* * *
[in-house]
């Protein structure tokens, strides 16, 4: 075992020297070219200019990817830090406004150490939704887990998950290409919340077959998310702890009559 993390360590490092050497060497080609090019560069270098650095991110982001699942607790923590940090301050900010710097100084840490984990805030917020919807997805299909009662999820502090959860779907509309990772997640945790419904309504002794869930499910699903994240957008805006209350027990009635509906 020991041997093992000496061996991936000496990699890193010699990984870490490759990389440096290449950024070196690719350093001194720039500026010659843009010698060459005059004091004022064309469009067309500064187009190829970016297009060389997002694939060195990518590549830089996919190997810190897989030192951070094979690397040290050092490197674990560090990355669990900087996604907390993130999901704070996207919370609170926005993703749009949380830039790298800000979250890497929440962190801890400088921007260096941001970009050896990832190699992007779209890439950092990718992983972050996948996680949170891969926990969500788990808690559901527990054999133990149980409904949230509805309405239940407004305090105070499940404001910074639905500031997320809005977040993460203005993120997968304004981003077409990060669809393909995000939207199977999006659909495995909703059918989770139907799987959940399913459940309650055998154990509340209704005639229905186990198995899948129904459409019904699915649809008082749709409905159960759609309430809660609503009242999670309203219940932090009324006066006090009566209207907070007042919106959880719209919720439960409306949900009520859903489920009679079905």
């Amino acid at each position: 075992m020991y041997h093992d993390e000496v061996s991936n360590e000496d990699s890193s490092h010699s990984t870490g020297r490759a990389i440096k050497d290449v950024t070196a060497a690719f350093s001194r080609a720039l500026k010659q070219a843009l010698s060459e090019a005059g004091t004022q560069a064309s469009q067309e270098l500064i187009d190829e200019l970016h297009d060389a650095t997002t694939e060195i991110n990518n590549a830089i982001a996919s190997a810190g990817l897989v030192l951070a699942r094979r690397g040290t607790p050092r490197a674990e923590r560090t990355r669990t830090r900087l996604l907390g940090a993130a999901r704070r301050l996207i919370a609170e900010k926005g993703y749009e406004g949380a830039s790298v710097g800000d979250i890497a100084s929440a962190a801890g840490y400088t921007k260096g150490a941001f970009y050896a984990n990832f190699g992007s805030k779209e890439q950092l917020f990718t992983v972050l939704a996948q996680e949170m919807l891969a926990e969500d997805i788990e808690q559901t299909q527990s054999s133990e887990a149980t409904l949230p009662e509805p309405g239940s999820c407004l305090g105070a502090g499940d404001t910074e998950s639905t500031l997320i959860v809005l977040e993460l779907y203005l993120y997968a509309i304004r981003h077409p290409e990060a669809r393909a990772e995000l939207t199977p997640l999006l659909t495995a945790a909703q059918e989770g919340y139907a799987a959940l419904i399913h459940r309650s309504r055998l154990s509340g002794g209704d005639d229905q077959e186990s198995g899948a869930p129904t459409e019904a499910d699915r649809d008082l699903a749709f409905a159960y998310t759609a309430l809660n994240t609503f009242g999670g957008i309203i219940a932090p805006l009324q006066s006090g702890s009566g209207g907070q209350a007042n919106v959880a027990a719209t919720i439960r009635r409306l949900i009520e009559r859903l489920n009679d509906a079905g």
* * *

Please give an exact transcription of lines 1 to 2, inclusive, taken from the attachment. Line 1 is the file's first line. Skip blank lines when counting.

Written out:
[in-house]
């Protein structure tokens, strides 16, 4: 075992020297070219200019990817830090406004150490939704887990998950290409919340077959998310702890009559 993390360590490092050497060497080609090019560069270098650095991110982001699942607790923590940090301050900010710097100084840490984990805030917020919807997805299909009662999820502090959860779907509309990772997640945790419904309504002794869930499910699903994240957008805006209350027990009635509906 020991041997093992000496061996991936000496990699890193010699990984870490490759990389440096290449950024070196690719350093001194720039500026010659843009010698060459005059004091004022064309469009067309500064187009190829970016297009060389997002694939060195990518590549830089996919190997810190897989030192951070094979690397040290050092490197674990560090990355669990900087996604907390993130999901704070996207919370609170926005993703749009949380830039790298800000979250890497929440962190801890400088921007260096941001970009050896990832190699992007779209890439950092990718992983972050996948996680949170891969926990969500788990808690559901527990054999133990149980409904949230509805309405239940407004305090105070499940404001910074639905500031997320809005977040993460203005993120997968304004981003077409990060669809393909995000939207199977999006659909495995909703059918989770139907799987959940399913459940309650055998154990509340209704005639229905186990198995899948129904459409019904699915649809008082749709409905159960759609309430809660609503009242999670309203219940932090009324006066006090009566209207907070007042919106959880719209919720439960409306949900009520859903489920009679079905």